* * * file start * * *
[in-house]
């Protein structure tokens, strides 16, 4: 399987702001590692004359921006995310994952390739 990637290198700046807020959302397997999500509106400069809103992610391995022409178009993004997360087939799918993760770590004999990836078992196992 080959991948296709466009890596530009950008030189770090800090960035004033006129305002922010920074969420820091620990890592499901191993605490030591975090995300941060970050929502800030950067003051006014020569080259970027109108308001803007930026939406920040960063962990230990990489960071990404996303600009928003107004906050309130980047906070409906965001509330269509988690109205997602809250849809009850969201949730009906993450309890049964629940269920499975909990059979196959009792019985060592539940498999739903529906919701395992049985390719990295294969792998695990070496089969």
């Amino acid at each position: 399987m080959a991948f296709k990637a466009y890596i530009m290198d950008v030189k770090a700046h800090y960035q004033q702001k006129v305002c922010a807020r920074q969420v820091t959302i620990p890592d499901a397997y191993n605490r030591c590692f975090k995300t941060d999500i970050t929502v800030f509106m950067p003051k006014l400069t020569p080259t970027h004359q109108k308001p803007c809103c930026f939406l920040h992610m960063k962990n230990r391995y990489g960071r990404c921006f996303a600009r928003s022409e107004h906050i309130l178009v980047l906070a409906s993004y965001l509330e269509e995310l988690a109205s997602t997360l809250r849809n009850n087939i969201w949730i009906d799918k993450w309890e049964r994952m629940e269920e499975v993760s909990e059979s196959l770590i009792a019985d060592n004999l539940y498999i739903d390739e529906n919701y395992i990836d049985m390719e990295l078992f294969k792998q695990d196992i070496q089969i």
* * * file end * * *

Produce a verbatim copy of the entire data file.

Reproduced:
[in-house]
């Protein structure tokens, strides 16, 4: 399987702001590692004359921006995310994952390739 990637290198700046807020959302397997999500509106400069809103992610391995022409178009993004997360087939799918993760770590004999990836078992196992 080959991948296709466009890596530009950008030189770090800090960035004033006129305002922010920074969420820091620990890592499901191993605490030591975090995300941060970050929502800030950067003051006014020569080259970027109108308001803007930026939406920040960063962990230990990489960071990404996303600009928003107004906050309130980047906070409906965001509330269509988690109205997602809250849809009850969201949730009906993450309890049964629940269920499975909990059979196959009792019985060592539940498999739903529906919701395992049985390719990295294969792998695990070496089969």
């Amino acid at each position: 399987m080959a991948f296709k990637a466009y890596i530009m290198d950008v030189k770090a700046h800090y960035q004033q702001k006129v305002c922010a807020r920074q969420v820091t959302i620990p890592d499901a397997y191993n605490r030591c590692f975090k995300t941060d999500i970050t929502v800030f509106m950067p003051k006014l400069t020569p080259t970027h004359q109108k308001p803007c809103c930026f939406l920040h992610m960063k962990n230990r391995y990489g960071r990404c921006f996303a600009r928003s022409e107004h906050i309130l178009v980047l906070a409906s993004y965001l509330e269509e995310l988690a109205s997602t997360l809250r849809n009850n087939i969201w949730i009906d799918k993450w309890e049964r994952m629940e269920e499975v993760s909990e059979s196959l770590i009792a019985d060592n004999l539940y498999i739903d390739e529906n919701y395992i990836d049985m390719e990295l078992f294969k792998q695990d196992i070496q089969i």